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This page was published on 15/11/2004
Published: 15/11/2004


Published: 15 November 2004  
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How soundly do we really know our mind and body?

Ever wanted to know more about mental disorders or muscle formation? An interactive and entertaining website, produced by the British Broadcasting Corporation (BBC), gives the low down on what makes us tick, from our bones and organs to our minds and mindset.

How much do you know about your organs, bones and nervous system? © PhotoDisc
How much do you know about your organs, bones and nervous system?
© PhotoDisc
So, you think you're a funny guy! You crack jokes at dinner parties and everyone around the table laughs. But are they laughing with you or at you? If this sort of question plagues you, the BBC interactive ‘Mind and Body' website is perhaps best avoided. But if you want to know more about mental disorders, our physical makeup, or even to learn how to pick a fake smile from a genuine one, then follow the link on this page.

“Most people are surprisingly bad at spotting fake smiles. One possible explanation for this is that it may be easier for people to get along if they don't always know what others are really feeling,” the BBC website explains once you have taken its ‘Spot the fake smile' test. People are asked to watch a short clip of 20 people smiling and then simply to choose if they think the smiles are genuine or not.

The thing is, the site continues, although fake smiles often look similar to genuine ones, slight differences can be detected because they are brought about by different muscles, which are controlled by different parts of the brain. Before reading how to pick a faker, we recommend you take the test yourself. Headlines staffers did and their scores ranged from 12 to 18 out of 20.

Are they faking it?
A fake smile can be performed at will because the brain signals it from the conscious part of the brain and prompts the zygomaticus major muscles in the cheeks – muscles that pull the corners of the mouth outwards – to contract, the BBC notes. “Genuine smiles, on the other hand, are generated by the unconscious brain, so are automatic. When people feel pleasure, signals pass through the part of the brain that processes emotion. As well as making the mouth muscles move, the muscles that raise the cheeks – the orbicularis oculi and the pars orbitalis – also contract, making the eyes crease up, and the eyebrows dip slightly.”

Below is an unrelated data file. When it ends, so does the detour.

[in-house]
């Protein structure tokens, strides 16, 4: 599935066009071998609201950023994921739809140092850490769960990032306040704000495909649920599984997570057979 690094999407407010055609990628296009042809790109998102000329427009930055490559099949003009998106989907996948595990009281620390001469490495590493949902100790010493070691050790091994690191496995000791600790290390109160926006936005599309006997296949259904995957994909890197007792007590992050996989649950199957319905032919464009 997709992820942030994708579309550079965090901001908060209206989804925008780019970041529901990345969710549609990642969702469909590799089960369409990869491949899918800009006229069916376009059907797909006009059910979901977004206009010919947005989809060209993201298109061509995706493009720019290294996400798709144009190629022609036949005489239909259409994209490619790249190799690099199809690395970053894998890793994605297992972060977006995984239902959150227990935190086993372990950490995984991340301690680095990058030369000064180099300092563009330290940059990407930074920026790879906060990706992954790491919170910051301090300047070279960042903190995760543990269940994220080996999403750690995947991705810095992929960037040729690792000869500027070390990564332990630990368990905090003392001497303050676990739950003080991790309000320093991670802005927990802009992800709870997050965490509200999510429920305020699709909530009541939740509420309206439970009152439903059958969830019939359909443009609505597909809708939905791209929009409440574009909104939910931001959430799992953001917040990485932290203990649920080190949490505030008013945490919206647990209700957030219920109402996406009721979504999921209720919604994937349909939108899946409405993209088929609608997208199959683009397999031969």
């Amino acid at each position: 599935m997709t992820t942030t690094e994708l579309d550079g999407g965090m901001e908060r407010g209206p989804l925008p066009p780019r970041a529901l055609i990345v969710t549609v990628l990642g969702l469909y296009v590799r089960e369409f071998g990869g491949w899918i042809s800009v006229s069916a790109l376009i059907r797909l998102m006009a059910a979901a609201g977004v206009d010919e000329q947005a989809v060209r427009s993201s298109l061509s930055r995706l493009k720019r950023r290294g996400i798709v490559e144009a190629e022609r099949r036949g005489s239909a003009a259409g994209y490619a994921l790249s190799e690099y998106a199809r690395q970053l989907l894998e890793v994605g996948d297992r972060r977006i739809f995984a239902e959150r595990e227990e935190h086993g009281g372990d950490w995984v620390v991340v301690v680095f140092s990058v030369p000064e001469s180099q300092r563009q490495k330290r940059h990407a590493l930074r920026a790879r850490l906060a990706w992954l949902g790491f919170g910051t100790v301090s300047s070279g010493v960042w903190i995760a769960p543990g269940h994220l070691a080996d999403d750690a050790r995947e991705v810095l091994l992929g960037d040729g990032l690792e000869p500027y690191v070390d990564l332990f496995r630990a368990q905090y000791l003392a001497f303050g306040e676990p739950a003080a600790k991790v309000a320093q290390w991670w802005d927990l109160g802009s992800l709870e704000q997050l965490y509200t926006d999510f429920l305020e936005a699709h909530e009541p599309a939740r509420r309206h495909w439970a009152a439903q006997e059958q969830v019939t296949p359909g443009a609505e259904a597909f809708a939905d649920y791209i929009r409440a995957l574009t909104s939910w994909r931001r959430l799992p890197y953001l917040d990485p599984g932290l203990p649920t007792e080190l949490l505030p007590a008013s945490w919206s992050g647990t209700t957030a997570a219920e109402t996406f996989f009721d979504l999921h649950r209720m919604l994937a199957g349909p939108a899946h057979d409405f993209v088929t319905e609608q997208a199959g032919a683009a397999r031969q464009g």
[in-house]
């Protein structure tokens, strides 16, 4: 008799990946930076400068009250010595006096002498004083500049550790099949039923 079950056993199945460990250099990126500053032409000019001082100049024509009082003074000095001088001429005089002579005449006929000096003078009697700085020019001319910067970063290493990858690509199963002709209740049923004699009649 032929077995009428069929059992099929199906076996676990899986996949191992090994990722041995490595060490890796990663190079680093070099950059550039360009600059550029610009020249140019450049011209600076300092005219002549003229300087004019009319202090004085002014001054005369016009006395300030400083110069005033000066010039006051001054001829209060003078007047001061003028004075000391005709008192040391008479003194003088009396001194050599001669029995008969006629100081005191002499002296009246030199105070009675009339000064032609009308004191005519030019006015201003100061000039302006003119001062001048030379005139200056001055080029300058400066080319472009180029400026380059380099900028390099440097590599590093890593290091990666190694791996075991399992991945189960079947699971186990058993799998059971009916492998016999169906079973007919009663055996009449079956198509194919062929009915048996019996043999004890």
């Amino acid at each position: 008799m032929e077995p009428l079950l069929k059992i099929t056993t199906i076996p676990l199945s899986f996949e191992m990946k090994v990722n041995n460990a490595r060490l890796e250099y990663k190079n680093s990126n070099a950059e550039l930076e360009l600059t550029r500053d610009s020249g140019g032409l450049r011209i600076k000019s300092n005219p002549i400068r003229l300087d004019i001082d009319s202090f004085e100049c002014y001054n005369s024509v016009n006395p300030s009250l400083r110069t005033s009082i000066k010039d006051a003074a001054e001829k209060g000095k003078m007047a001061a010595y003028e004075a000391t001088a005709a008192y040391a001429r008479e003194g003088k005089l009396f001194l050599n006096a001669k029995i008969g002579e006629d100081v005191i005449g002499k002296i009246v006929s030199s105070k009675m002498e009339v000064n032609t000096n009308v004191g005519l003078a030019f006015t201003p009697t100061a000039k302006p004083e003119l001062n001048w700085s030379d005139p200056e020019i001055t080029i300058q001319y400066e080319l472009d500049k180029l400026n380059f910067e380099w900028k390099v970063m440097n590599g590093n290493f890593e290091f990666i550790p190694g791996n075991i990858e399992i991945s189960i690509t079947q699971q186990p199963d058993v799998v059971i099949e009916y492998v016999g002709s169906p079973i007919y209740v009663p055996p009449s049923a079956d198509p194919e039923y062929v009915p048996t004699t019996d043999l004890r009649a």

This is just one of many quizzes, games and activities on the site designed to stimulate interest in the functions of the body and the mind. One tricky test, provided courtesy of the Science Museum, London, can give you an idea whether your brain is male or female. It sounds weird, but apparently, while men and women are very similar in the way they think, some subtle differences exist between the sexes in the way they perceive information.

Clicking the ‘What sex is your brain?' button on the site, you will be guided through a set of pictures and instructed to pick out differences or similarities. Without giving too much away, the site declares at the end of the game that your brain sex-type is differentiated by certain characteristics. For example, it says, women are generally good at distinguishing between subtle hints and details, while men are generally good at seeing things in three dimensions.

If you are too spooked by all the mind tests, memory quizzes and emotional measurements, there is plenty more to learn about how the body works by playing the ‘Skeleton game' or the ‘Muscle game' which prompt you to drag and drop parts of the body onto a human sketch. You can learn about puberty, test your senses, or refresh your knowledge of the nervous system. The site is a fun way for people – young and not so young – to learn more about science, which complements very nicely some of the European Union's ‘Science and Society' objectives.


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BBC Science and Nature: human body and mind

Science and Society programme (FP6)

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